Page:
As an agrarian society with nearly 80% of the population in rural areas, Malawi's economy and the well-being of its people and environment are closely tied to agriculture. However, youth and women face barriers in access to land, financial resources, and other assets despite their large representation in agricultural work. PED Youth Advocate Ruth worked to amplify the voices of youth in sustainable, climate-smart agriculture and community development through advocacy with traditional leaders, local government, and agriculture networks. Ruth leveraged policy communication strategies and media engagement to successfully integrate youth participation into community strategic plans and agriculture networks, ensuring their voices are heard.


Katlego Motsoeneng | SOUTH AFRICA

In South Africa, access to land, and therefore livelihoods and food security, remains limited for marginalized groups such as rural women. In turn, food insecurity and malnutrition persist, with an estimated 41% of people in rural areas suffering from severely inadequate access to food. PED Youth Advocate Katlego engaged government stakeholders to emphasize the interconnected issues of land access, health, and food security facing rural women and their families. Thanks in part to her advocacy, the Thabo Mafutsanyana District in Free State has committed to prioritizing rural women and other underrepresented groups in land distribution.

IN THEIR OWN WORDS | Testimonies of PED Youth Advocates

"The partnership with PRB/GOAL has been rewarding in so many ways. For the longest time I have preferred to work behind the scenes playing a supportive role because I didn't want to be in the spotlight ... it is easy for activists to be able to point out all the wrongs but it becomes pertinent to come up with solutions and chart the way forward for everyone involved." - Katlego Motsoeneng, South Africa
"I have learnt how to advocate and shift the plans with key stakeholders and policy makers in terms of what I stand for, my values and principles and how these beliefs can be achieved ... These experiences help me to fully take into effect how I can advocate for change within my organization and how that change can be realized." - Joseph Kalimbwe, Zambia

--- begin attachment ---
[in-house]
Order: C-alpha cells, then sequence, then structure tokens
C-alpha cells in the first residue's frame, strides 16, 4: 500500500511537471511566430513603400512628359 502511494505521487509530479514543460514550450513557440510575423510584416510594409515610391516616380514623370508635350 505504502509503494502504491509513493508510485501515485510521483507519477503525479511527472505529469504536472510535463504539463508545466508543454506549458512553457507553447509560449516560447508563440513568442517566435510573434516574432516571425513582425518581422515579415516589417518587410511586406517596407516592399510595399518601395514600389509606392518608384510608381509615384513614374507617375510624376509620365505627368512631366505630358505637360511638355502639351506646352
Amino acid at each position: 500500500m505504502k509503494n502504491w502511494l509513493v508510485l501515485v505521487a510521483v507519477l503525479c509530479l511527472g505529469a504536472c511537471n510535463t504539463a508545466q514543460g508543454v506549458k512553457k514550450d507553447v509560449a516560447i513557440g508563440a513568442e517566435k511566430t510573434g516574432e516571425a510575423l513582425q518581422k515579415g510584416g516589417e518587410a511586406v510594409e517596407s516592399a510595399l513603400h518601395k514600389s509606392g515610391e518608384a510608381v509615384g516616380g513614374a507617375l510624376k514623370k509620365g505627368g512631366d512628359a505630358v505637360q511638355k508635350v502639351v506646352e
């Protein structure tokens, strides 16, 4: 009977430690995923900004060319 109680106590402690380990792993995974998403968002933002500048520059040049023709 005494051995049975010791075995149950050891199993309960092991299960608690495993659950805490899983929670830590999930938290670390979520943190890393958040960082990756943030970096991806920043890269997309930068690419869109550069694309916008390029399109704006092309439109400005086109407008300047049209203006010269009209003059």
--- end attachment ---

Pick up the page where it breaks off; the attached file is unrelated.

"Working with local leaders ... to design project activities builds trust and ownership. I was lacking trust of political leaders due to corruption and unfulfilled promises ... and due to the partnership, I realized most of the leaders trust efforts of the youth and consider us as future leaders within my community." - Thomas Shabalala, South Africa
"It's hard for policymakers to resist evidence-based advocacy! I have become a pro[fessional] on evidence-based advocacy, thanks to PRB and GOAL!" - Faith Norah Lukosi, Kenya
"I couldn't have known or have the ability to figure out who my audiences are, plan for my policy goal, even forming one. The partnership increased knowledge, provided necessary guidance, ability to meet deadlines, implementation of planned tasks and increased self-confidence while meeting various stakeholders." - Thomas Shabalala, South Africa
"What I realized is that anyone can influence government to take action on a certain cause...just because of PRB/GOAL they gave us their ears. After the campaign I plan to continue." - Damien Mouzoun, Rwanda

This publication was written by Tess E. McLoud, policy advisor under PACE, with review from Kristen P. Patterson, Kaitlyn Patierno, Elizabeth Leahy Madsen, Heidi Worley, and Liselle Yorke. It is made possible by the generous support of USAID under cooperative agreement AID-AA-A-16-00002. The information provided in this document is the responsibility of PRB, is not official U.S. government information, and does not necessarily reflect the views or positions of USAID or the U.S. Government.

All photos courtesy of youth advocates and Images of Empowerment.